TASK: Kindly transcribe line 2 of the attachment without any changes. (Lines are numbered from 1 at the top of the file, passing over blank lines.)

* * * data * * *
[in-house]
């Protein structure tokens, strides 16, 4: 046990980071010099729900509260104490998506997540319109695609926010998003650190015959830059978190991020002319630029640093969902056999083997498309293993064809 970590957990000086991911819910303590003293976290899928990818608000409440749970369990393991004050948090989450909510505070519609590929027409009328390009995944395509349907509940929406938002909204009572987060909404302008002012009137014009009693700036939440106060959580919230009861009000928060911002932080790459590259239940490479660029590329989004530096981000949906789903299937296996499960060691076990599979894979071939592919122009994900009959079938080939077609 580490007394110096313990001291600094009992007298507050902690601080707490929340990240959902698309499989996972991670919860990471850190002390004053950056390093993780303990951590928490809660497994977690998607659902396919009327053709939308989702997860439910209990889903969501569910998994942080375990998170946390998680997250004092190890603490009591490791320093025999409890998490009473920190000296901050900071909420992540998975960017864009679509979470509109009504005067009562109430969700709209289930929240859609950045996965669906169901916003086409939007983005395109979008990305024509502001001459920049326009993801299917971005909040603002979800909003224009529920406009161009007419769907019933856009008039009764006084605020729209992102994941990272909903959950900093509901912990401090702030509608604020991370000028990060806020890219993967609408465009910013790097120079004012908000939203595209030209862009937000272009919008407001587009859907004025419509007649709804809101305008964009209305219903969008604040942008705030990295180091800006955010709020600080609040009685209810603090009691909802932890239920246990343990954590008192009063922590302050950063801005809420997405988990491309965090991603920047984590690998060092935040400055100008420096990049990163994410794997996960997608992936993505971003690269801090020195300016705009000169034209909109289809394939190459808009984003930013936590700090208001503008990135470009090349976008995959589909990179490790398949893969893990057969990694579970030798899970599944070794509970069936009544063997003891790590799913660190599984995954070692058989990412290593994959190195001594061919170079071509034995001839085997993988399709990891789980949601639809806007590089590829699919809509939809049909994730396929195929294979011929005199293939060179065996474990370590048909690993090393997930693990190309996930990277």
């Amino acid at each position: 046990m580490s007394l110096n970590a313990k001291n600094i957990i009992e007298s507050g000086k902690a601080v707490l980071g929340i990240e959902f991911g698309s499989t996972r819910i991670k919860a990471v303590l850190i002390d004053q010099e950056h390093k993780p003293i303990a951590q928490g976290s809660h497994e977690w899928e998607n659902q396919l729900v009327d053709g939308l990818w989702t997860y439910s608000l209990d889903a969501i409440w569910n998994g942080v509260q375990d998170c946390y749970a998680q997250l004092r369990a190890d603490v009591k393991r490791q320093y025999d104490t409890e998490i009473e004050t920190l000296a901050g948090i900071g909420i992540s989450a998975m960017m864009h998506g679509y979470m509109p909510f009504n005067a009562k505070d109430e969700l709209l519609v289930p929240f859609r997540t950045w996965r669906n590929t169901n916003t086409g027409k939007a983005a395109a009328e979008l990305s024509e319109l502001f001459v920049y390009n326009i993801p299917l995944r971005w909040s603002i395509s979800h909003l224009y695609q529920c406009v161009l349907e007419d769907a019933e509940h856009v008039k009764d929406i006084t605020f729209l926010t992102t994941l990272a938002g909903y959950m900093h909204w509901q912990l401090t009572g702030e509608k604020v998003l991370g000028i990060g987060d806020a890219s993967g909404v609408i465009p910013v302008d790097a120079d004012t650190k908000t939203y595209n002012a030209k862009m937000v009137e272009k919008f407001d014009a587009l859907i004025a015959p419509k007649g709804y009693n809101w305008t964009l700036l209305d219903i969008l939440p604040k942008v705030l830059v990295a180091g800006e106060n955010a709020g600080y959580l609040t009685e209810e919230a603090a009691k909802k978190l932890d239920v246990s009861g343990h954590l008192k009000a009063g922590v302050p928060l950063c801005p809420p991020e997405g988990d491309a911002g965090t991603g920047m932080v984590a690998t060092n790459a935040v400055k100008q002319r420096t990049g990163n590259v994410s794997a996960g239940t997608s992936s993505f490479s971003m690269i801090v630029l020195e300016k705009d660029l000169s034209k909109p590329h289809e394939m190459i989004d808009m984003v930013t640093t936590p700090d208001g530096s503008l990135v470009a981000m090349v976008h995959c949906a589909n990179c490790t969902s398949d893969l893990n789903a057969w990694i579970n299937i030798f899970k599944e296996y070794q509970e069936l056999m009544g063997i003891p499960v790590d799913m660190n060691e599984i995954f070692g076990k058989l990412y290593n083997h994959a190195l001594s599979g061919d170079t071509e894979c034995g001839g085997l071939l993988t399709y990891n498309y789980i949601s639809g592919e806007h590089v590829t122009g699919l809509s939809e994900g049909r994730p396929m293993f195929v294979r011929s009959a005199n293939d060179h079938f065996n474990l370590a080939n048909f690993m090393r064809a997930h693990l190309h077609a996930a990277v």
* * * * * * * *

């Protein structure tokens, strides 16, 4: 046990980071010099729900509260104490998506997540319109695609926010998003650190015959830059978190991020002319630029640093969902056999083997498309293993064809 970590957990000086991911819910303590003293976290899928990818608000409440749970369990393991004050948090989450909510505070519609590929027409009328390009995944395509349907509940929406938002909204009572987060909404302008002012009137014009009693700036939440106060959580919230009861009000928060911002932080790459590259239940490479660029590329989004530096981000949906789903299937296996499960060691076990599979894979071939592919122009994900009959079938080939077609 580490007394110096313990001291600094009992007298507050902690601080707490929340990240959902698309499989996972991670919860990471850190002390004053950056390093993780303990951590928490809660497994977690998607659902396919009327053709939308989702997860439910209990889903969501569910998994942080375990998170946390998680997250004092190890603490009591490791320093025999409890998490009473920190000296901050900071909420992540998975960017864009679509979470509109009504005067009562109430969700709209289930929240859609950045996965669906169901916003086409939007983005395109979008990305024509502001001459920049326009993801299917971005909040603002979800909003224009529920406009161009007419769907019933856009008039009764006084605020729209992102994941990272909903959950900093509901912990401090702030509608604020991370000028990060806020890219993967609408465009910013790097120079004012908000939203595209030209862009937000272009919008407001587009859907004025419509007649709804809101305008964009209305219903969008604040942008705030990295180091800006955010709020600080609040009685209810603090009691909802932890239920246990343990954590008192009063922590302050950063801005809420997405988990491309965090991603920047984590690998060092935040400055100008420096990049990163994410794997996960997608992936993505971003690269801090020195300016705009000169034209909109289809394939190459808009984003930013936590700090208001503008990135470009090349976008995959589909990179490790398949893969893990057969990694579970030798899970599944070794509970069936009544063997003891790590799913660190599984995954070692058989990412290593994959190195001594061919170079071509034995001839085997993988399709990891789980949601639809806007590089590829699919809509939809049909994730396929195929294979011929005199293939060179065996474990370590048909690993090393997930693990190309996930990277």